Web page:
For five years, Nazi Germany had been looking hungrily across the border at its Austrian neighbor. Adolf Hitler, an Austrian by birth, was obsessed with the idea of bringing his homeland into the German Reich as the first step toward building his "Greater Germany." Although Austria had its own homegrown Nazis eager for unification, most Austrians were opposed. For two years Hitler had been putting pressure on Austria's chancellor, Kurt Schuschnigg, to give members of the Nazi Party — which was banned in Austria — positions in his government, threatening dire consequences if they continued to be excluded. Now it looked as if the Führer would get his way; unless decisive action were taken, before long Schuschnigg would be forced out of office and replaced with a Nazi puppet; unification would follow, and Austria would be swallowed by Germany. The country's 183,000 Jews regarded this prospect with dread.

The world watched keenly for the outcome — on the far side of the Atlantic, TIME magazine was preparing a cover picture of Chancellor Schuschnigg, a dapper fellow in round spectacles with a Ronald Colman mustache, with his nationalist slogan, "We are good Germans, but always good Austrians." In a desperate last throw of the dice, he had announced a plebiscite — a referendum — in which the people of Austria would decide for themselves whether they wanted to keep their independence. Schuschnigg was confident of victory, while Hitler fumed. It was a courageous move; four years earlier, Schuschnigg's predecessor had been assassinated during a failed Nazi coup — and right now Hitler was ready to do just about anything to prevent the vote going ahead. The date had been set for Sunday, March 13, 1938, now only two days away.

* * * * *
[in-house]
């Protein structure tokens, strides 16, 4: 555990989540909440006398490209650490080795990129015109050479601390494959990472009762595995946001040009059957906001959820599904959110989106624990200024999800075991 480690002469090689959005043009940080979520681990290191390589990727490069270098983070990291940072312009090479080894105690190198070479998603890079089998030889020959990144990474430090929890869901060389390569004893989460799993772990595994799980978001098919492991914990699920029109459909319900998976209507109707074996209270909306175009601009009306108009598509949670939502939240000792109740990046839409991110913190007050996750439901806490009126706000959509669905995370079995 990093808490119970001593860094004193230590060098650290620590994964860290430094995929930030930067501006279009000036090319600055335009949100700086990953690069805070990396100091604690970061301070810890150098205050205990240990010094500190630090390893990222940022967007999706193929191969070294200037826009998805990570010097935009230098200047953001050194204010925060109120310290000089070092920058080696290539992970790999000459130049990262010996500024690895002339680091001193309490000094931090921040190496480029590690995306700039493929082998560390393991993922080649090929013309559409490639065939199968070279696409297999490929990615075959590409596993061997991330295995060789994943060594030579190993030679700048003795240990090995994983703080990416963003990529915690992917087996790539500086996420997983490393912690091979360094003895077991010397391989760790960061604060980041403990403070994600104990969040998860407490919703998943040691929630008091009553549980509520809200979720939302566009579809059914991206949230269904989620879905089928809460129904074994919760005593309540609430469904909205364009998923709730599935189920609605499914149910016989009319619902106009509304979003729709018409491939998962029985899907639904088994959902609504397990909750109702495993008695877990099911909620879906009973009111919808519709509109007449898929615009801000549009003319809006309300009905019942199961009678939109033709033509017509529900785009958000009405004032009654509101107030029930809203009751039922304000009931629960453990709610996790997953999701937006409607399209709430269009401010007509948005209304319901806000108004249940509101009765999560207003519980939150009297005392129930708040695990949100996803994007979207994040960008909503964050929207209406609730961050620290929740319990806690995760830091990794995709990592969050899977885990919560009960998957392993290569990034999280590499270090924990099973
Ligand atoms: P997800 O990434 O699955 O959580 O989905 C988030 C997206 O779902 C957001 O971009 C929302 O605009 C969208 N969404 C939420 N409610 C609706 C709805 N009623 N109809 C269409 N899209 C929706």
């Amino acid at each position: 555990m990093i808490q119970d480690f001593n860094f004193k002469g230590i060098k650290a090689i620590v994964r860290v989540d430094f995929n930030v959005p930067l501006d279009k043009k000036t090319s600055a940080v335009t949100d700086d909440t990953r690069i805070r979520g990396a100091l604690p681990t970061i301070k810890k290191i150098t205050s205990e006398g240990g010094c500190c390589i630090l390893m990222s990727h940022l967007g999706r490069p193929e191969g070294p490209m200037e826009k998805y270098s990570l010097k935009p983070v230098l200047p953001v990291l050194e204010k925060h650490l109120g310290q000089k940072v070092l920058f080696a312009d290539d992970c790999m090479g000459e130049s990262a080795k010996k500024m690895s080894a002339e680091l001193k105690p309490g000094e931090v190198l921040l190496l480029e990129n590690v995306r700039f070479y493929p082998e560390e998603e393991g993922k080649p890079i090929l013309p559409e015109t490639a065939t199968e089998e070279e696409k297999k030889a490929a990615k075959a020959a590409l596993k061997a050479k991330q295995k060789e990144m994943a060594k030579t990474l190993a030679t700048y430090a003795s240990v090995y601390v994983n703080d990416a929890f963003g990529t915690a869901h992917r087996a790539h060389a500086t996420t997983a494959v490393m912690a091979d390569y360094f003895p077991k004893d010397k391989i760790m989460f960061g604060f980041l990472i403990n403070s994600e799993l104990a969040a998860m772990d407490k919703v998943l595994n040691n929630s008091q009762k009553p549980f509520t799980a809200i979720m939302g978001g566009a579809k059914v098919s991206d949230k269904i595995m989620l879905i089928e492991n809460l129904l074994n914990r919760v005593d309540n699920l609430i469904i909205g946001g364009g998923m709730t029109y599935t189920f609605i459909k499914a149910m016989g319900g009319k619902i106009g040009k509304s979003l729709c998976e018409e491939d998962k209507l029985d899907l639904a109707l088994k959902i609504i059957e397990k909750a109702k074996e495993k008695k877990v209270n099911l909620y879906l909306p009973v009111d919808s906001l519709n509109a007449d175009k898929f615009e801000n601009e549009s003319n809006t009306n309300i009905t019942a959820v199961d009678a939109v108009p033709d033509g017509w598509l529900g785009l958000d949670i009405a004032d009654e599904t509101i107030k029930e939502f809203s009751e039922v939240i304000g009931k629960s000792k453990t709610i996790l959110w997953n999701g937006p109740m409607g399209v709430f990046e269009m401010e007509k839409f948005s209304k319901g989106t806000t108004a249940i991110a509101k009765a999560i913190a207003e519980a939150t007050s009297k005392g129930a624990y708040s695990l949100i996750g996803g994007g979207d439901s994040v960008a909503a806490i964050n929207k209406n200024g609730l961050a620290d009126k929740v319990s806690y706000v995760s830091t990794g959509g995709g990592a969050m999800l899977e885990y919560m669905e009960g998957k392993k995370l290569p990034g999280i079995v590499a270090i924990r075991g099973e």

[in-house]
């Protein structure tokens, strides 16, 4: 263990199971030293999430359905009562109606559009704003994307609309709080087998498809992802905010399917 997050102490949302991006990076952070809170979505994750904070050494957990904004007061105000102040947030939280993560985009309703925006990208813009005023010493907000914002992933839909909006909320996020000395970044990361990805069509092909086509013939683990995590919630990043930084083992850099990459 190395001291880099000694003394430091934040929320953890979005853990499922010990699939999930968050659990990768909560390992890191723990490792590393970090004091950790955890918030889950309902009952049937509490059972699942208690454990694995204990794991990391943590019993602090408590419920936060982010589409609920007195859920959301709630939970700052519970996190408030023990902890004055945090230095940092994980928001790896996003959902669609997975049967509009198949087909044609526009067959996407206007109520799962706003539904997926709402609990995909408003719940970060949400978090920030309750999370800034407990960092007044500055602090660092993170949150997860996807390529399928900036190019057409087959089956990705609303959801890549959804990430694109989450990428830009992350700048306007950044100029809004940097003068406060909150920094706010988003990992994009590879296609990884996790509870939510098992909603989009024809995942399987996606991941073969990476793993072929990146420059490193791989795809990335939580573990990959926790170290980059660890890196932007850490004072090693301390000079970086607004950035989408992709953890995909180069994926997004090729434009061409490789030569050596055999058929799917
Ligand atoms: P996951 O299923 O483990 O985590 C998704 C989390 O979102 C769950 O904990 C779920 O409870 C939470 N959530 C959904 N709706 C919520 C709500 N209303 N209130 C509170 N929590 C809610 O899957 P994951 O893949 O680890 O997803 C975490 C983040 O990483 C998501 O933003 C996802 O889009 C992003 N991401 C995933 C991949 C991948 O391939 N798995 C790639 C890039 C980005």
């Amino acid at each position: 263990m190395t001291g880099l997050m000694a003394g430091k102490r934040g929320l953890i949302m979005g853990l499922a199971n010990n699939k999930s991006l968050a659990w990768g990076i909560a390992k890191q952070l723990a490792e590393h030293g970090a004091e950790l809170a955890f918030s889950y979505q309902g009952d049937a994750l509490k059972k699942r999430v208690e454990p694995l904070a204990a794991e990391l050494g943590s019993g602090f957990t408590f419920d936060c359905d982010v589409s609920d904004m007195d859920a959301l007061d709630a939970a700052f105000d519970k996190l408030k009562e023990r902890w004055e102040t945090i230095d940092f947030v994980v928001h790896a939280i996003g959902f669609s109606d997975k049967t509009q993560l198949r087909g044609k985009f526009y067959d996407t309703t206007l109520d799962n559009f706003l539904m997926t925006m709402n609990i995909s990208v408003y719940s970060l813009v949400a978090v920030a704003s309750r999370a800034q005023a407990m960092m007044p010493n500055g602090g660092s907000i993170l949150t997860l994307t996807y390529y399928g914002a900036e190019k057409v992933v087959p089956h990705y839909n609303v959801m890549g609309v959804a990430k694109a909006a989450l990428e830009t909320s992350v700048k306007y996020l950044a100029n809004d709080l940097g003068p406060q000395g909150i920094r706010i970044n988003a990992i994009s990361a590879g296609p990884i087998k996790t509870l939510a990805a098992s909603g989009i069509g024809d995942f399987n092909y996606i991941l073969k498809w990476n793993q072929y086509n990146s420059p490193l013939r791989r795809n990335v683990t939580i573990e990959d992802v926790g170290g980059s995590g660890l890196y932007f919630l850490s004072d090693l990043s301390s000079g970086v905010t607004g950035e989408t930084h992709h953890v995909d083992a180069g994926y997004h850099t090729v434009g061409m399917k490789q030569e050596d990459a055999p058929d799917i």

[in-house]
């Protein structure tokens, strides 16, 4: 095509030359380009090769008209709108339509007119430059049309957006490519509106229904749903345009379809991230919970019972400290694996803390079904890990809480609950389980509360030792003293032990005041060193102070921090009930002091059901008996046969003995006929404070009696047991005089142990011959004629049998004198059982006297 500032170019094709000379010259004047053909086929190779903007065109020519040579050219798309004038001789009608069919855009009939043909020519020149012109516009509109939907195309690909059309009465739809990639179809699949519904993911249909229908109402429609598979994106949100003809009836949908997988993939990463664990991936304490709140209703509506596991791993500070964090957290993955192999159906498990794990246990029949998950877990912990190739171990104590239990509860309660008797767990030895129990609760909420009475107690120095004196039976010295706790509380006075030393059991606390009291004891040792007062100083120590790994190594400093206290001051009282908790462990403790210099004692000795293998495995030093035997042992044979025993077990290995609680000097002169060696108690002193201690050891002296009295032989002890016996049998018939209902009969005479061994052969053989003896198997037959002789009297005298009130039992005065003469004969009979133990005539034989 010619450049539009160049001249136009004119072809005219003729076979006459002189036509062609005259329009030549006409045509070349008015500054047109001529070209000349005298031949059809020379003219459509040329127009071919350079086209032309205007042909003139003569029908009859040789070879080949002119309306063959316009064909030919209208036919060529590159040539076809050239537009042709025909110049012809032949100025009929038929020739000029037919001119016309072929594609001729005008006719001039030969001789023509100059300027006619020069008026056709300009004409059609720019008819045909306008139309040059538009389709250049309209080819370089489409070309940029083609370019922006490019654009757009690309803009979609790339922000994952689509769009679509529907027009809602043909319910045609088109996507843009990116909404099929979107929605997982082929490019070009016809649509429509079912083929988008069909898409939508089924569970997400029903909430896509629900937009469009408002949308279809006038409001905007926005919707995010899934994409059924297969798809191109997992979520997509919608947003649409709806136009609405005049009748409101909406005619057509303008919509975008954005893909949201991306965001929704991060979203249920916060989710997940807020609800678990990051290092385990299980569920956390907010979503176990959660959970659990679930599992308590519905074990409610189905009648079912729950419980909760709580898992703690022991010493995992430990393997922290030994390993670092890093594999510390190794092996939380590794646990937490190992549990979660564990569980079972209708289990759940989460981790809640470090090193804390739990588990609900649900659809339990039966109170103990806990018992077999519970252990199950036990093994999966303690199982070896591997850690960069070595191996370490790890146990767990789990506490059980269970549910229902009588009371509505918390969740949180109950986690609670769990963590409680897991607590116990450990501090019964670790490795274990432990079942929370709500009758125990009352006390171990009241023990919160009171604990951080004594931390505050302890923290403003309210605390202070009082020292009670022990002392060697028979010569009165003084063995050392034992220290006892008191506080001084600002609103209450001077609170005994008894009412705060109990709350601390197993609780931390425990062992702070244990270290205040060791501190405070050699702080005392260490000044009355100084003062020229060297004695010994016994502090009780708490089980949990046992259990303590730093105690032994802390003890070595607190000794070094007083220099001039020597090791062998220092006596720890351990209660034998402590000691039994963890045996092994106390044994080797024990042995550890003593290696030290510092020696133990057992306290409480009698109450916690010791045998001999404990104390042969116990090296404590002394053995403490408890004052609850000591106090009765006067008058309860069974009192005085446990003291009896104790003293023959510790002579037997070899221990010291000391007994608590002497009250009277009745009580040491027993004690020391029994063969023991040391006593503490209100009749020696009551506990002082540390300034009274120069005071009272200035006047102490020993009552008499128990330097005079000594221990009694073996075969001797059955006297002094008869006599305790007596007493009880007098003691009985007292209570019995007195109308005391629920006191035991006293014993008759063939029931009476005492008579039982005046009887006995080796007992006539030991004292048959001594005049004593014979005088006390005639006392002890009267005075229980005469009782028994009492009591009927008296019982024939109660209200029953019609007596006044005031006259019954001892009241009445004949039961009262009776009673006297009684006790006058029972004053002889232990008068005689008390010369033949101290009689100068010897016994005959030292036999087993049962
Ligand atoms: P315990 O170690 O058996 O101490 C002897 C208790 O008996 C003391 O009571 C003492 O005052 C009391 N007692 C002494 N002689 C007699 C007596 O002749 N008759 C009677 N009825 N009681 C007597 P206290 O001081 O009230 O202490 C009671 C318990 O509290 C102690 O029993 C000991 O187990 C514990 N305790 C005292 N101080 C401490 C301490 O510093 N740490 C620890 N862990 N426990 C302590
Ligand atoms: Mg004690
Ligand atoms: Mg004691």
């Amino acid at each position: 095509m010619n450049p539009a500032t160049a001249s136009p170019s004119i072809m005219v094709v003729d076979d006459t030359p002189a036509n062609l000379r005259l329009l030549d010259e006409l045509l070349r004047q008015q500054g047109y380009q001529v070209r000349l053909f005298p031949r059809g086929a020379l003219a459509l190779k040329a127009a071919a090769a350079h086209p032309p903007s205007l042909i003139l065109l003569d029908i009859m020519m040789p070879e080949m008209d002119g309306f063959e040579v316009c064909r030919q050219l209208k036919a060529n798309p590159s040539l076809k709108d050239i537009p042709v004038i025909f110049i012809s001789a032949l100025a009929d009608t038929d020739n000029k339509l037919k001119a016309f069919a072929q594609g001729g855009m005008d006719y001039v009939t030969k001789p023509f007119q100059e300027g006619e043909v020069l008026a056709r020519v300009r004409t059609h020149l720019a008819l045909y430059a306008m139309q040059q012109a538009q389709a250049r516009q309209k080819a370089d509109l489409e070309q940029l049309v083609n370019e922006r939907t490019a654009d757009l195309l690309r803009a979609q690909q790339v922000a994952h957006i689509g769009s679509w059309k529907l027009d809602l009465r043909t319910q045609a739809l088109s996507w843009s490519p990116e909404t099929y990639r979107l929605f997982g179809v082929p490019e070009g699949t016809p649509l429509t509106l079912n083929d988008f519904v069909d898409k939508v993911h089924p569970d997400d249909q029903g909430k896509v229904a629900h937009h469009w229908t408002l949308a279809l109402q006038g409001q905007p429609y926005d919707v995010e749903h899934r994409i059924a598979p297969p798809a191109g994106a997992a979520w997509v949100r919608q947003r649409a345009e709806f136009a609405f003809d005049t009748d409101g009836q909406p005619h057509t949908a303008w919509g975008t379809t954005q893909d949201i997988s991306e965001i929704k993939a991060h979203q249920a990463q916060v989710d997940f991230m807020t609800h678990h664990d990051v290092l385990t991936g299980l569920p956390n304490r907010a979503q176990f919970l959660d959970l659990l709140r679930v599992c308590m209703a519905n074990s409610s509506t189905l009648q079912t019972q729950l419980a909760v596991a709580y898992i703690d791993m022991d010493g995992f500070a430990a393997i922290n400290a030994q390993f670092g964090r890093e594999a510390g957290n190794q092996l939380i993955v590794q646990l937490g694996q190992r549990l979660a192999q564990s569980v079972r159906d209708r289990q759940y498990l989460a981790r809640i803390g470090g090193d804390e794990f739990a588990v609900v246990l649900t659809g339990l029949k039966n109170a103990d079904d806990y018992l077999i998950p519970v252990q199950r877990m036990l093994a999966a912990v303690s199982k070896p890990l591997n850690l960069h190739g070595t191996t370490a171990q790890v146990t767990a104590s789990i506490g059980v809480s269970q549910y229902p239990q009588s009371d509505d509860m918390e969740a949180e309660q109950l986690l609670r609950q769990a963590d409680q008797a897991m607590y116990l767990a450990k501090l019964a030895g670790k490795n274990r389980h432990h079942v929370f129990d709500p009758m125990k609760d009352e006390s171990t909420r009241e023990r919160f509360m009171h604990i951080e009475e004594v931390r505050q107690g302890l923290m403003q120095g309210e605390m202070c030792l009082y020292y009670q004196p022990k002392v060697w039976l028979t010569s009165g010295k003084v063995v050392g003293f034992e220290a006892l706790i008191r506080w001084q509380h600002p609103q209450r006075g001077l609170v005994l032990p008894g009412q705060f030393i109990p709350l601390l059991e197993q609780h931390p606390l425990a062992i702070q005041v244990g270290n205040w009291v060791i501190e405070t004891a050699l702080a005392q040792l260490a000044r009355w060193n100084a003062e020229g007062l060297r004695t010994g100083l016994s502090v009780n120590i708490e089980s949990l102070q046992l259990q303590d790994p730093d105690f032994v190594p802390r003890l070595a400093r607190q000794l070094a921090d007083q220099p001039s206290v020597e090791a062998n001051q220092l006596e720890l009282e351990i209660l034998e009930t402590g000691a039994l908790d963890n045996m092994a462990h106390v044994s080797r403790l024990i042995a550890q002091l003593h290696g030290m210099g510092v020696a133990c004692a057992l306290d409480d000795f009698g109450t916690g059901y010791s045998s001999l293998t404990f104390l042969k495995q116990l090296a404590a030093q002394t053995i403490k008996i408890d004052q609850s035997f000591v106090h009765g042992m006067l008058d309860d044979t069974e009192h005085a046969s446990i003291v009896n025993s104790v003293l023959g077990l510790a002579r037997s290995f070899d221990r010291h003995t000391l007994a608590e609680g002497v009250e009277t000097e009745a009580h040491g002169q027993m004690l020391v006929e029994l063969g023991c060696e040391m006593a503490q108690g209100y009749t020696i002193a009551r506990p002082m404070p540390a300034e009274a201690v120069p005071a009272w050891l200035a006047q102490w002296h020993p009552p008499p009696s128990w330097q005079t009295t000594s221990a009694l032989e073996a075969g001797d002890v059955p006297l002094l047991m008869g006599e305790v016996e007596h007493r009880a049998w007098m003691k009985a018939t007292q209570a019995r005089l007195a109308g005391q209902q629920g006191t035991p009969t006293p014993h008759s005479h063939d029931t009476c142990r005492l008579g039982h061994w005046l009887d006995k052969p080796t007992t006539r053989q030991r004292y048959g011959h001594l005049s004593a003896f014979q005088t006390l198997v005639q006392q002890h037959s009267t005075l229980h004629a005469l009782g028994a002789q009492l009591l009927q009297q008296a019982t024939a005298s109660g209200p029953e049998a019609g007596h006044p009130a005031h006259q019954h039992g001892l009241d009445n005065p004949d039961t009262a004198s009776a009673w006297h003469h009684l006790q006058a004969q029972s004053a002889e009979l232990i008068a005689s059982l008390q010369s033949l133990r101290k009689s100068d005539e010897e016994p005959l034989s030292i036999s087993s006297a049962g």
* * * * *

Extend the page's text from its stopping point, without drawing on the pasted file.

Nationalist slogans ("Yes for Independence!") were pasted and painted on every wall and sidewalk. Government planes were carpeting Vienna with Schuschnigg's propaganda. Gustav looked again at the leaflet.

... For a free and Germanic, independent and social, Christian and united Austria! For peace and work and equal rights for all who profess allegiance to the people and the Fatherland.

... The world shall see our will to live; therefore, people of Austria, stand up as one man and vote YES!